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An African pastor has died after trying to recreate the resurrection of Jesus Christ.
Most people are aware the Christian son of God was crucified on a cross for several hours before he died and his body was stored away in a large tomb.
Three days later, the Scripture says Jesus rose from the dead and ascended to heaven.
Well, a Zambian pastor wanted to prove he was a messenger for the Lord and asked to be buried.
James Sakara, from the Zion Church, was sure he would rise from his underground tomb after being buried alive for three days.
Zambia's Diamond TV reported the 22-year-old's congregation wasn't so sure about the plan but eventually three members agreed to chuck the young pastor in the makeshift grave.
Ahead of being lowered underground, Sakara quoted from the Bible about what Jesus said to his disciples before he was betrayed.
He was then placed in the grave with his hands tied in front of him before he had dirt piled on top of him.
The 22-year-old was left there for three days and, when members of his congregation dug him up, they discovered he had died.
Spiritual rituals and 'exercises to resuscitate him' were conducted on the man's body in the hope it would complete his resurrection, however he remained dead.
One of the members of the church who helped in burying the man handed himself into police, while the other two are on the run, according to the Daily Mail.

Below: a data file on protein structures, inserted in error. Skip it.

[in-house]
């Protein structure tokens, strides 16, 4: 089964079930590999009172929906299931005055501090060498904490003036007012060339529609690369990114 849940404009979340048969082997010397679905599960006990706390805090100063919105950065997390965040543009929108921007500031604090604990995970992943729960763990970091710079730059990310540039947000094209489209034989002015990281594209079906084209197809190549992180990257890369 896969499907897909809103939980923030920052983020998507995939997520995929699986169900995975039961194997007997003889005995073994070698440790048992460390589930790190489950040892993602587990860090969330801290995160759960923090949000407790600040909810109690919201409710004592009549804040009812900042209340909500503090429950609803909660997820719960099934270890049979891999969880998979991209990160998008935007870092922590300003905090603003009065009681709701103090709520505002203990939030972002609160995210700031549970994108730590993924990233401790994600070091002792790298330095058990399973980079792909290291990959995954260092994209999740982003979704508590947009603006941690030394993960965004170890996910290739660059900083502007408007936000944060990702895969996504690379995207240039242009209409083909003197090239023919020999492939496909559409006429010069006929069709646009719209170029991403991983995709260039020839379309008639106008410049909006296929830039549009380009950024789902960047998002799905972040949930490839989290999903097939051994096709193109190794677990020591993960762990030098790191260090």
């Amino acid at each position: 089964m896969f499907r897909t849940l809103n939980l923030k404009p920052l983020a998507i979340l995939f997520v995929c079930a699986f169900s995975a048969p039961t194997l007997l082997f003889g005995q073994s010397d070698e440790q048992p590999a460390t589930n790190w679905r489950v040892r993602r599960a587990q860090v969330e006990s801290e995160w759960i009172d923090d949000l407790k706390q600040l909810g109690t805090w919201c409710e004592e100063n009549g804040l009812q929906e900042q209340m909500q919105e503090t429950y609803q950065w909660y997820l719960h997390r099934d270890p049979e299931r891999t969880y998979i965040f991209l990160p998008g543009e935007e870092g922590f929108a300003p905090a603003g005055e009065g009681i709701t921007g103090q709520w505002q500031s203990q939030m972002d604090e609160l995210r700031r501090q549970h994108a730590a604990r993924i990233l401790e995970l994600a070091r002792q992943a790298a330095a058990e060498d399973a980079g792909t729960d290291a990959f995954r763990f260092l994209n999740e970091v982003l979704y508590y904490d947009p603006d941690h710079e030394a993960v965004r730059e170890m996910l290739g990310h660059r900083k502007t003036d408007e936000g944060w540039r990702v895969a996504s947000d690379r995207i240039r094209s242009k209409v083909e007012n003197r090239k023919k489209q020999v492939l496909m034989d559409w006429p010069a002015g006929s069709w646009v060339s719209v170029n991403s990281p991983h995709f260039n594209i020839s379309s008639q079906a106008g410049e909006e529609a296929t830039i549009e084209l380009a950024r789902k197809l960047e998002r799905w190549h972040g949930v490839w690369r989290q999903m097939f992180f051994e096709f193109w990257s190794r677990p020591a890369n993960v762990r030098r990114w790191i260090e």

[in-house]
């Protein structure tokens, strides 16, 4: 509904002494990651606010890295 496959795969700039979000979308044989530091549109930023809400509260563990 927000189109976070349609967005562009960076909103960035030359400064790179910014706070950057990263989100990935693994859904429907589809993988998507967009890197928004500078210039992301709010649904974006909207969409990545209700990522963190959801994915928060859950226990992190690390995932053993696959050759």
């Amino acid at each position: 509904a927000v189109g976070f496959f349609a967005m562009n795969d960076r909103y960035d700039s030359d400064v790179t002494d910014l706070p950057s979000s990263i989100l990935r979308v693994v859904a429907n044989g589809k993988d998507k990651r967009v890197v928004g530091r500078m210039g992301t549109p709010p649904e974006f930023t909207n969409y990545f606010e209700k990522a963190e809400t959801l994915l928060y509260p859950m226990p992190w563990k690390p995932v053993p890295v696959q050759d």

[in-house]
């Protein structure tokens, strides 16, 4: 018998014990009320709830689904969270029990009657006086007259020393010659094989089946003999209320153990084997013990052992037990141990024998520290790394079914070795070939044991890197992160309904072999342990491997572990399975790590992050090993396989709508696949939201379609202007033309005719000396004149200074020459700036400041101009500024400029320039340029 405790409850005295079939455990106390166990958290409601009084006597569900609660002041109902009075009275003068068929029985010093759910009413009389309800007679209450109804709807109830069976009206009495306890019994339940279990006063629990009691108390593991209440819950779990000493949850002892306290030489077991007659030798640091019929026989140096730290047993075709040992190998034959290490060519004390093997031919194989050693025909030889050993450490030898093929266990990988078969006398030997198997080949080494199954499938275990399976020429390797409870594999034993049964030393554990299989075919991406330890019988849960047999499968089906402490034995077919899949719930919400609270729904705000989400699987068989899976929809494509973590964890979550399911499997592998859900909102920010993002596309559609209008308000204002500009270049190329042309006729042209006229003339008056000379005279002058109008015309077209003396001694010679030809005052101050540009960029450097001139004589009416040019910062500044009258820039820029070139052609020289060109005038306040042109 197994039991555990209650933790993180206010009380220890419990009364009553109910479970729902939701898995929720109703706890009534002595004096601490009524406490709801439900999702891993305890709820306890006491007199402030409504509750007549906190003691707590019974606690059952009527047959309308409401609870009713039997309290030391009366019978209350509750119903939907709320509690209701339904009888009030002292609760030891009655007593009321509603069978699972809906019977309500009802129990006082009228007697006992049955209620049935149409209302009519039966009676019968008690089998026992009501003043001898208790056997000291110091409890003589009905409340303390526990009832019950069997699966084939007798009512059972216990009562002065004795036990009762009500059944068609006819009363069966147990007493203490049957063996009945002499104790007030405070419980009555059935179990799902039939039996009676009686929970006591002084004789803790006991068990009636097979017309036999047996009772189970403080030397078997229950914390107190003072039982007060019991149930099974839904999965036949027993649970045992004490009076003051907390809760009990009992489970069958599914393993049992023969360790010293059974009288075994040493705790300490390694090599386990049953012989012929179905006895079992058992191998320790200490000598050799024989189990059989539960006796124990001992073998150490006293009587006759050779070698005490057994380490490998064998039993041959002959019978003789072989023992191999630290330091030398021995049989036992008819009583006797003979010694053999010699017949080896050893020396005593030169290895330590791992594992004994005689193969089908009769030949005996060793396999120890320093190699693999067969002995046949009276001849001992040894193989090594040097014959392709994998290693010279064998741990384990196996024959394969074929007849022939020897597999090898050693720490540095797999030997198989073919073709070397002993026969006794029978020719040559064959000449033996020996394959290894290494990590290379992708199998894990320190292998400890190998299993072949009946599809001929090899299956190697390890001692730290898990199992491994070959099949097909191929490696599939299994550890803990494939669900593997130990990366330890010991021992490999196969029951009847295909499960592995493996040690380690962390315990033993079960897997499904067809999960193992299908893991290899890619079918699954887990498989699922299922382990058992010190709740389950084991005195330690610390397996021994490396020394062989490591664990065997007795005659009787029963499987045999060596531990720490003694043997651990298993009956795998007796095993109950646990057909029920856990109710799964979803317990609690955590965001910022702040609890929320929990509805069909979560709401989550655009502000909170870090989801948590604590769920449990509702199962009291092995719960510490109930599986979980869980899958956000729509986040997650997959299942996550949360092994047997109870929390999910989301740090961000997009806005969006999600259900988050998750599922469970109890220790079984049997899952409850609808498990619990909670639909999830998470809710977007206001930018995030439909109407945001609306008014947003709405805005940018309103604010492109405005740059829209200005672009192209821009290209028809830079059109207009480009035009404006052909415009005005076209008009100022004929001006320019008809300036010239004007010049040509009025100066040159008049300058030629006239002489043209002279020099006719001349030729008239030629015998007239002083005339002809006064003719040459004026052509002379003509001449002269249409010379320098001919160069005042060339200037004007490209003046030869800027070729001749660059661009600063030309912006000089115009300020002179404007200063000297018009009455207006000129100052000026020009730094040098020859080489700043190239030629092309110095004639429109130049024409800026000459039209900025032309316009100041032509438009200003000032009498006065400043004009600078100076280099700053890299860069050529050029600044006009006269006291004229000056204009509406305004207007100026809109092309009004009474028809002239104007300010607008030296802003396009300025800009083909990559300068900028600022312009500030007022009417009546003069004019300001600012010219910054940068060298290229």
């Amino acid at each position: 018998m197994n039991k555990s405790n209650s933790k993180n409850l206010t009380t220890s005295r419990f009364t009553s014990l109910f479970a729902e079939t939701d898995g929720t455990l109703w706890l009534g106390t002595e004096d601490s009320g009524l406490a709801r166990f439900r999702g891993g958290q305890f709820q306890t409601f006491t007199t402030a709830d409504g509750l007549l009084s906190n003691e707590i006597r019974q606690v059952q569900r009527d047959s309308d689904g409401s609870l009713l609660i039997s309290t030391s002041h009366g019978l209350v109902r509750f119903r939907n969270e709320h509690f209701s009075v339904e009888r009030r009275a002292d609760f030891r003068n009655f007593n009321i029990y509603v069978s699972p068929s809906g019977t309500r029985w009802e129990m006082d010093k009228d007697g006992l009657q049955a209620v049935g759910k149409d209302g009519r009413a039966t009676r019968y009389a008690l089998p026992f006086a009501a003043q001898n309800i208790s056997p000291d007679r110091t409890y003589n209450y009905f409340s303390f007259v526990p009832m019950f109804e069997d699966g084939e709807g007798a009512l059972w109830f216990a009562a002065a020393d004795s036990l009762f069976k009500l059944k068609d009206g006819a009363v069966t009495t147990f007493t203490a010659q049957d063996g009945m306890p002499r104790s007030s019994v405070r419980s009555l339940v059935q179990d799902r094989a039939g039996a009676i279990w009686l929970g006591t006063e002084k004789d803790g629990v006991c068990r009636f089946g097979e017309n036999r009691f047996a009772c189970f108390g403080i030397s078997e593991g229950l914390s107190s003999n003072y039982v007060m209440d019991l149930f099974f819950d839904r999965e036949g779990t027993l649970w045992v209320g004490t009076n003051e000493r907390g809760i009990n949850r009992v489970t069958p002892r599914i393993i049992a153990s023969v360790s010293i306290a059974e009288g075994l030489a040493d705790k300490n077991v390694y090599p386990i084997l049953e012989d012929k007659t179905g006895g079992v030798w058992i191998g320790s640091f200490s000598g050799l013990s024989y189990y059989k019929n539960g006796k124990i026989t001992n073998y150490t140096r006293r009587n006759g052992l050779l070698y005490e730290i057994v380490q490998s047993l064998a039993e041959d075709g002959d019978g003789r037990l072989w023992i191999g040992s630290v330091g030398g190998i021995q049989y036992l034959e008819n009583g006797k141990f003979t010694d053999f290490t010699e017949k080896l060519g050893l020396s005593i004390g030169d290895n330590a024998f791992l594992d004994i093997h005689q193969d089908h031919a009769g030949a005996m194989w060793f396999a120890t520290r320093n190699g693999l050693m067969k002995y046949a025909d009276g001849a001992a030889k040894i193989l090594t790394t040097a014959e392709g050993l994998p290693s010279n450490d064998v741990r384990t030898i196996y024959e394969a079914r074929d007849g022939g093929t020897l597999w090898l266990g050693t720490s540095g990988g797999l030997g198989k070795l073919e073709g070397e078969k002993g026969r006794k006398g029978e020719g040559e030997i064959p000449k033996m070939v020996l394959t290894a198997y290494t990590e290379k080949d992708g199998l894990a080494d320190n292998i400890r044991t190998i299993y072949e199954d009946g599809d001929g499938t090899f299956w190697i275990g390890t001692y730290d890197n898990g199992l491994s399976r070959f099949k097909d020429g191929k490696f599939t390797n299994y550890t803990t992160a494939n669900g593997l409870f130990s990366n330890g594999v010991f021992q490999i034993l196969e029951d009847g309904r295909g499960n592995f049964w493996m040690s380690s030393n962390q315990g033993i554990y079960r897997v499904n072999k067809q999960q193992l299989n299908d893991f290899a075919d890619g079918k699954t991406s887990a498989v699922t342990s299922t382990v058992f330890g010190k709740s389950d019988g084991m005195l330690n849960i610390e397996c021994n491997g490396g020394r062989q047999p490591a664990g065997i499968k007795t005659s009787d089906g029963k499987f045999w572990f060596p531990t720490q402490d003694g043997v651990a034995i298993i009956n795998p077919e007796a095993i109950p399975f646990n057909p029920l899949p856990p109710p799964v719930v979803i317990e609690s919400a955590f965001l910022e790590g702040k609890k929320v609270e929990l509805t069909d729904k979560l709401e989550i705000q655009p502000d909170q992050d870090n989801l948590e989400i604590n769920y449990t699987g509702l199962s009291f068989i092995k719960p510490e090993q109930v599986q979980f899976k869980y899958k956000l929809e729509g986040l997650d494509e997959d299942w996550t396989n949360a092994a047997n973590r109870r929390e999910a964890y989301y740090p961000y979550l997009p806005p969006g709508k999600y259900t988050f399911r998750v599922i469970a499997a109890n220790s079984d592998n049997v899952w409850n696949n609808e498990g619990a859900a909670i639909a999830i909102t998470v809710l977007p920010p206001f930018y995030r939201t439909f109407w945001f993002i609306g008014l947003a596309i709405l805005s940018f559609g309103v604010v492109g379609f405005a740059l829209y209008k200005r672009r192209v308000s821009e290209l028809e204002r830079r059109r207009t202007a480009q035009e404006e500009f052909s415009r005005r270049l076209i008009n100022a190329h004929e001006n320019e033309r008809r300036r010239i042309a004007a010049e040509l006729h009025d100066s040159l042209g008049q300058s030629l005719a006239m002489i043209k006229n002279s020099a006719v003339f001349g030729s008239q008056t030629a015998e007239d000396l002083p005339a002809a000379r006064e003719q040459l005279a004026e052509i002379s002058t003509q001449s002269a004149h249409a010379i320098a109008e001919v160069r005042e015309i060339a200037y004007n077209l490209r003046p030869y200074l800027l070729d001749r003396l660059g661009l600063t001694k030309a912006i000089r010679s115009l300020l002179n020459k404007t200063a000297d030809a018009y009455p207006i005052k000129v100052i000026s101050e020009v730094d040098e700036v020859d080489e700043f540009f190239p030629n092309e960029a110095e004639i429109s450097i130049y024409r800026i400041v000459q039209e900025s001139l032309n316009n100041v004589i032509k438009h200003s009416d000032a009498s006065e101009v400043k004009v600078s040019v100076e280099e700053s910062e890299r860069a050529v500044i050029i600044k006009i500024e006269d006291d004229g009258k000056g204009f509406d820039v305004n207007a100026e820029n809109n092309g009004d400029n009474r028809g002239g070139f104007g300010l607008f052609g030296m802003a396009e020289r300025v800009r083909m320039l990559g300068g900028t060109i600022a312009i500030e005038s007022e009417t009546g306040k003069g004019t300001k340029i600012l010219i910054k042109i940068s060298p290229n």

Sakara fundamentally got the whole resurrection thing wrong because he was alive when he was entombed, whereas Jesus was dead.
Interestingly, archeologists believe they know where the famed Son of Christ resurrected.
Two years ago, a joint excavation project between Tel Aviv University and the Collège de France at Kiriath-Jearim, a hill on the outskirts of village Abu Ghosh, near Jerusalem, uncovered the 2,220-year-old remains of a fortification.
Professor Israel Finkelstein believes could be the biblical town of Emmaus.
The remains fit the bill in terms of how the town is described in Luke 24:13-35 - in that they are that of a fortification seven miles west of Jerusalem.
However, Benjamin Isaac, emeritus professor of ancient history from Tel Aviv University, reckons that Finkelstein and Thomas Römer (who joint lead the project) can't say for definite that they have found Emmaus.